“They either loved him or they hated him,” Orr said of the agriculturists on the eastern edge of Washington’s border, who would wait to hear whether they could burn their fields based on the guidance they’d get from Shiosaki. “There was a guy whose son had asthma, and he thought Fred was the second coming of the Lord.”
Both Orr and Shiosaki applied for a position on the state’s Fish and Wildlife Commission when a spot came open in 1999. Orr, a longtime legislator, told Gov. Gary Locke that the only person he’d feel comfortable beating him out for the seat was Fred Shiosaki.
“If you got to pick somebody else, I don’t mind being in his shadow,” Orr remembered telling Locke.
Shiosaki got the spot, which he held for eight years. When he stepped down, Orr took his place.
In later years came commendations from the service in the European theater. Congress granted the 442nd the Congressional Gold Medal in 2010, and two years later surviving members of the regiment were made chevaliers in the French Legion of Honour.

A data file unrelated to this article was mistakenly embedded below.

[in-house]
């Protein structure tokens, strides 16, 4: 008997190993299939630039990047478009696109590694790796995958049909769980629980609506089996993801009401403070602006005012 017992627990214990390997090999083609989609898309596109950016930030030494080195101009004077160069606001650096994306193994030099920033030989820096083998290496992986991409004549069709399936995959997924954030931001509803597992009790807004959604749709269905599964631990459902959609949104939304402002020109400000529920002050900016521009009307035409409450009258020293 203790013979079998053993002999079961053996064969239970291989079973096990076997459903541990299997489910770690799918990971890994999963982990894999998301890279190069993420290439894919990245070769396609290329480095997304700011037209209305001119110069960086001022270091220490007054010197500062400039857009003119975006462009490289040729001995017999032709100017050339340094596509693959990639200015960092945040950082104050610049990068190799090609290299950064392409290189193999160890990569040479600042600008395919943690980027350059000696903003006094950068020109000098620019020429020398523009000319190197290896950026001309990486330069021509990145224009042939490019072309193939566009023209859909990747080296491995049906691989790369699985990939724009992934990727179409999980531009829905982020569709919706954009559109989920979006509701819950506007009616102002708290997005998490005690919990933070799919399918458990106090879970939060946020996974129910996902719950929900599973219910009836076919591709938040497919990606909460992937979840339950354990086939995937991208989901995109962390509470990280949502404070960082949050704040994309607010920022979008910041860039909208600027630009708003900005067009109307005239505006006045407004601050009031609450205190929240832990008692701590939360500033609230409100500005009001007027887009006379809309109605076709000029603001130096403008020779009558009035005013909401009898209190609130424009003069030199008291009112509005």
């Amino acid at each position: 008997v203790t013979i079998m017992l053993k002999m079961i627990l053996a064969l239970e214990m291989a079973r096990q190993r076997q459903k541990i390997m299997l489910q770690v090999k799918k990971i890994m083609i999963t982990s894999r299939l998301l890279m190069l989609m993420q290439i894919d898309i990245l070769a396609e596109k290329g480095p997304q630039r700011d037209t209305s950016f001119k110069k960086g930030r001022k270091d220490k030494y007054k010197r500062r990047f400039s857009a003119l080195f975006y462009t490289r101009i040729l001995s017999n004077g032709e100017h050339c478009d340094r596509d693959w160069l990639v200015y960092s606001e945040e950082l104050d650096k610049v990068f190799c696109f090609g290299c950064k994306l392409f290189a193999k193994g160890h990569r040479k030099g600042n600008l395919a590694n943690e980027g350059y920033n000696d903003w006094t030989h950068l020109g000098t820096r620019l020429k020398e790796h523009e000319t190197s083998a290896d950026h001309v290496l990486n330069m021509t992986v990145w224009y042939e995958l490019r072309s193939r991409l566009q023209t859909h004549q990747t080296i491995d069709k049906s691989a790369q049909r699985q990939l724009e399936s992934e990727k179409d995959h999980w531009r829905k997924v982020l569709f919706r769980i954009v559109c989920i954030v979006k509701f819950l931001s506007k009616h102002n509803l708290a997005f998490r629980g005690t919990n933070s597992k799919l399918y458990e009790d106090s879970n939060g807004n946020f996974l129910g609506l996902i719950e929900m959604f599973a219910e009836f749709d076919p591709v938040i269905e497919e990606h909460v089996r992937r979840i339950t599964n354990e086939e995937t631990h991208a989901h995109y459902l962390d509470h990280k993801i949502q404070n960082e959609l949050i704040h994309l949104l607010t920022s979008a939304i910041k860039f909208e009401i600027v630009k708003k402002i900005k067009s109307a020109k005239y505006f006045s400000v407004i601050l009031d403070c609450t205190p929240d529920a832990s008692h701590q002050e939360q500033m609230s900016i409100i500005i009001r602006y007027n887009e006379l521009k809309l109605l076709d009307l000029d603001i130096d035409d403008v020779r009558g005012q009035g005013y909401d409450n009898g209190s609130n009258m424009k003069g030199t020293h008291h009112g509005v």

Individually, Shiosaki was awarded the Bronze Star and Purple Heart. The Fish and Wildlife headquarters in Eastern Washington was renamed for him in 2012.
A graveside memorial service will be held at 2:30 p.m. Saturday at Greenwood Memorial Cemetery, Upper Terrace, 211 N. Government Way. Guests are asked to wear masks and abide by social distancing guidelines.
In lieu of flowers, the family is asking donations be made in Shiosaki’s name to Densho, the Japanese American Legacy Project, and Highland Park United Methodist Church.
Kip Hill can be reached at (509) 459-5429 or at email@example.com.
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Caption 1: Fred Shiosaki was a member of the famed 442 Battalion, the all-Japanese American army unit from WW II that is the most decorated unit in U.S. military history. Mulvany Photo. (SR)